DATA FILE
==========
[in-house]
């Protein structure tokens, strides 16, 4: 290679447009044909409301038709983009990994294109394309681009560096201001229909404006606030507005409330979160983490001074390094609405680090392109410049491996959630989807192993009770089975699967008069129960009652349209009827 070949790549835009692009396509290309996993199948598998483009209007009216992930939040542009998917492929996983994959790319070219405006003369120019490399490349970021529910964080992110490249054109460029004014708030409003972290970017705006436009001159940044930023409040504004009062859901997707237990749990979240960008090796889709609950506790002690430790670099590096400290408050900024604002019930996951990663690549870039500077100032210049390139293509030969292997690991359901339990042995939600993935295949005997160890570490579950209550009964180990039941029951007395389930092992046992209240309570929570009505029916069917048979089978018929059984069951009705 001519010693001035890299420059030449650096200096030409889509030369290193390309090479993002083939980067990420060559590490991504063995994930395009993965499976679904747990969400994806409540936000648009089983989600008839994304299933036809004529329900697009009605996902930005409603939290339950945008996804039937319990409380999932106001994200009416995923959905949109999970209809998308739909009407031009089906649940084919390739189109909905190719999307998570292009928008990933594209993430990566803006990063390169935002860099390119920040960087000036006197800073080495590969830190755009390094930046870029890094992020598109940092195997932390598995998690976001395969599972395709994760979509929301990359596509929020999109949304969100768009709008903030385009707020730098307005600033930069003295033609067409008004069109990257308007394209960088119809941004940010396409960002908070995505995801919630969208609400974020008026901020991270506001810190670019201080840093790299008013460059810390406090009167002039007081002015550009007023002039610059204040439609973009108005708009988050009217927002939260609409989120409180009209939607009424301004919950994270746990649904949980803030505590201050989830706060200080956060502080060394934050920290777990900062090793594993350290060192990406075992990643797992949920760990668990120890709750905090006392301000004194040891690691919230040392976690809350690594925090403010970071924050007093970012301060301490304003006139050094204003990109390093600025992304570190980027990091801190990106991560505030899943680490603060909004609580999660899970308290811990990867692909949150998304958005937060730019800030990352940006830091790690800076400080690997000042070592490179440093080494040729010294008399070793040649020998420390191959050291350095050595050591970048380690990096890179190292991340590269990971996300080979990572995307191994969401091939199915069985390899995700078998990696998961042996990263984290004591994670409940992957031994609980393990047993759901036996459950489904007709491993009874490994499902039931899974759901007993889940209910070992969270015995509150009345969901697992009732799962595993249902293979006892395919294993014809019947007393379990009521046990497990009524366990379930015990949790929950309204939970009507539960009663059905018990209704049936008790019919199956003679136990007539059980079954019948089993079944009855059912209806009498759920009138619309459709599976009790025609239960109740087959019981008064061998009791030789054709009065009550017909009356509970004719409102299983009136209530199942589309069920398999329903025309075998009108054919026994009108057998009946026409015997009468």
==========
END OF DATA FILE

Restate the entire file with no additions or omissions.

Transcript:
[in-house]
């Protein structure tokens, strides 16, 4: 290679447009044909409301038709983009990994294109394309681009560096201001229909404006606030507005409330979160983490001074390094609405680090392109410049491996959630989807192993009770089975699967008069129960009652349209009827 070949790549835009692009396509290309996993199948598998483009209007009216992930939040542009998917492929996983994959790319070219405006003369120019490399490349970021529910964080992110490249054109460029004014708030409003972290970017705006436009001159940044930023409040504004009062859901997707237990749990979240960008090796889709609950506790002690430790670099590096400290408050900024604002019930996951990663690549870039500077100032210049390139293509030969292997690991359901339990042995939600993935295949005997160890570490579950209550009964180990039941029951007395389930092992046992209240309570929570009505029916069917048979089978018929059984069951009705 001519010693001035890299420059030449650096200096030409889509030369290193390309090479993002083939980067990420060559590490991504063995994930395009993965499976679904747990969400994806409540936000648009089983989600008839994304299933036809004529329900697009009605996902930005409603939290339950945008996804039937319990409380999932106001994200009416995923959905949109999970209809998308739909009407031009089906649940084919390739189109909905190719999307998570292009928008990933594209993430990566803006990063390169935002860099390119920040960087000036006197800073080495590969830190755009390094930046870029890094992020598109940092195997932390598995998690976001395969599972395709994760979509929301990359596509929020999109949304969100768009709008903030385009707020730098307005600033930069003295033609067409008004069109990257308007394209960088119809941004940010396409960002908070995505995801919630969208609400974020008026901020991270506001810190670019201080840093790299008013460059810390406090009167002039007081002015550009007023002039610059204040439609973009108005708009988050009217927002939260609409989120409180009209939607009424301004919950994270746990649904949980803030505590201050989830706060200080956060502080060394934050920290777990900062090793594993350290060192990406075992990643797992949920760990668990120890709750905090006392301000004194040891690691919230040392976690809350690594925090403010970071924050007093970012301060301490304003006139050094204003990109390093600025992304570190980027990091801190990106991560505030899943680490603060909004609580999660899970308290811990990867692909949150998304958005937060730019800030990352940006830091790690800076400080690997000042070592490179440093080494040729010294008399070793040649020998420390191959050291350095050595050591970048380690990096890179190292991340590269990971996300080979990572995307191994969401091939199915069985390899995700078998990696998961042996990263984290004591994670409940992957031994609980393990047993759901036996459950489904007709491993009874490994499902039931899974759901007993889940209910070992969270015995509150009345969901697992009732799962595993249902293979006892395919294993014809019947007393379990009521046990497990009524366990379930015990949790929950309204939970009507539960009663059905018990209704049936008790019919199956003679136990007539059980079954019948089993079944009855059912209806009498759920009138619309459709599976009790025609239960109740087959019981008064061998009791030789054709009065009550017909009356509970004719409102299983009136209530199942589309069920398999329903025309075998009108054919026994009108057998009946026409015997009468």